Saugata Bhattacharya, senior vice-president, business & economic research, Axis Bank, told NDTV Profit that India is headed towards a sub-6 per cent growth as the global situation has worsened. “The economic fundamentals suggest that the RBI will pause the rate cut this time,” he added.
Below is the interview transcript. Also watch the accompanying video.
- Q: Does RBI have an outside chance to cut rates?
- A: I think economic fundamentals seem to suggest that the RBI will hold on. It will maintain its pause. Personally, I would like to see further raising of monetary policy. A cool, dispassionate look suggests that there have really not been too many changes since April and June. Strong statements on pre-conditioning the monetary policy stance on various other policies, fiscal policy, particularly, have changed. The only real change that I can see is that the global situation seems to have worsened significantly, particularly, the events in the last couple of weeks. The European Central Bank (ECB) and the other European authorities are trying to claim to deal with the situation. The global environment is the only change that might give RBI an outside chance to cut rates.
- Q: Is India's comaparison with Korea fair? They are not facing the kind of fiscal issues India is facing right now...
- A: I think you are absolutely right. In addition to the factors that you have mentioned, Korea’s economic fundamentals are better than that of India. I think their exposure to the global market is higher because of the exports. So, a slowdown in exports or global trade is likely to affect those economies more (severely) than India. So given the improvement in liquidity, at this point in time, is unlikely to be as bad as last year. The rupee is also likely to remain weak. Earlier, the RBI had indicated that the exports might be potential drivers of growth, that stand will still remain the same in this policy. I don’t know what other measures they may try on the export front but a weak rupee may try to push India's exports and that will be one driver of growth in this environment.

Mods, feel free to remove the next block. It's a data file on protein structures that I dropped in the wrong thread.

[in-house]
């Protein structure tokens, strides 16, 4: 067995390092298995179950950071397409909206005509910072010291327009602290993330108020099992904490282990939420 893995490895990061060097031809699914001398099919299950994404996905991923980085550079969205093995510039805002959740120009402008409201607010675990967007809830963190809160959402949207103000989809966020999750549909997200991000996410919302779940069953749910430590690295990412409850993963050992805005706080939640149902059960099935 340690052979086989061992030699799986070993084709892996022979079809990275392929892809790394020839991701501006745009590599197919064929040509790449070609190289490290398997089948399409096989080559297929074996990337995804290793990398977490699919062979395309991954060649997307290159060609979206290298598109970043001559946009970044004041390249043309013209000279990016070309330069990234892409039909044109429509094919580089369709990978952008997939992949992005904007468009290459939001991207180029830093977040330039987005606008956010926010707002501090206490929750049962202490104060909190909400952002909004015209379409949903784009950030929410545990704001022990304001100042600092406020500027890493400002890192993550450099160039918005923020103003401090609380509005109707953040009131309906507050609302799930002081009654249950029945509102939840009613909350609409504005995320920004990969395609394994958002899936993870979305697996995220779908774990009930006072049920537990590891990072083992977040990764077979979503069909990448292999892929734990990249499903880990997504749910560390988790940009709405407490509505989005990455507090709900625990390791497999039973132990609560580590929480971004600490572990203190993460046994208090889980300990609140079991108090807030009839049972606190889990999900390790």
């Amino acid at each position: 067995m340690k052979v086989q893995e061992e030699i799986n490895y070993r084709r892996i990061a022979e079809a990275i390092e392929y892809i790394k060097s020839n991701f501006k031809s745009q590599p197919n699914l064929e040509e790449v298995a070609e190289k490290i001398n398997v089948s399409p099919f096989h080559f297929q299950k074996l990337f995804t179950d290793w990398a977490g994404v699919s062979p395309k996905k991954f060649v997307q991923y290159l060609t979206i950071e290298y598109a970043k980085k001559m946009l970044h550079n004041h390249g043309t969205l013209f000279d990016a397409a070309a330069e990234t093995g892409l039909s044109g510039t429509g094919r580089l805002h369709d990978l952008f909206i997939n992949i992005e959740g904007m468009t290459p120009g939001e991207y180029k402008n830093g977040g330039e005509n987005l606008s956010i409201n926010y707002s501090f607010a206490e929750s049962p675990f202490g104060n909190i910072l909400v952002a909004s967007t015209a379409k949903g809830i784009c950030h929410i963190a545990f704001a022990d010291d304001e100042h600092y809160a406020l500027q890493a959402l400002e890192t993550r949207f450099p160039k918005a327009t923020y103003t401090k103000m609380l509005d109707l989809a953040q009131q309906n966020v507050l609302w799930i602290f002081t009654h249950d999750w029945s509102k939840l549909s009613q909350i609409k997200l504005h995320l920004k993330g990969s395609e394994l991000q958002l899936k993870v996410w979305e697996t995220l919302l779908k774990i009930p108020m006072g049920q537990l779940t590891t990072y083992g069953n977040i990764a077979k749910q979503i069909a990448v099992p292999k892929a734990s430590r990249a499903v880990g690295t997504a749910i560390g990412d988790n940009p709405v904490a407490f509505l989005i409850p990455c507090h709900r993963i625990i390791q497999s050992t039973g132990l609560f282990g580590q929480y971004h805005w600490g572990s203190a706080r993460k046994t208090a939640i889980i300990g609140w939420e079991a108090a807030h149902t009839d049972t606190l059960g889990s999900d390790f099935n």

- Q: The RBI will highlight inflation from the monsoon perspective this time?
- A: I think you're right. They will do that. There will be an impact on inflationary expectations due to the worsening monsoon situation and there will also be an impact on the fiscal side. So, the two will probably offset concern on growth. I think we are likely to be headed towards a sub-6 per cent growth, looking at the impact of the monsoon. Despite that, the RBI will probably take a call that slowing growth is rising from the poor rainfall and relatively poor agricultural growth situation. I think the RBI will be very worried as they have highlighted in the June policy that headline inflation is likely to translate into a worsening wage price spiral. Unfortunately, the data that we have seen in terms of the wage price increases seems to suggest that it is very right although it is very sector specific. There are large differences across sectors. They are somewhat justified and they seem to respond to the high inflationary environment.
- Q: Will there be a revision of GDP forecast?
- A: I think it will come in the 6.5-7 per cent range for GDP growth. They will probably not take it down to 6 per cent. There will be a clear indication of a downside risk in growth. They will revise inflation to 6.5-7 per cent range with upside risks. So, that’s the tone that will come in changed growth and inflation balance.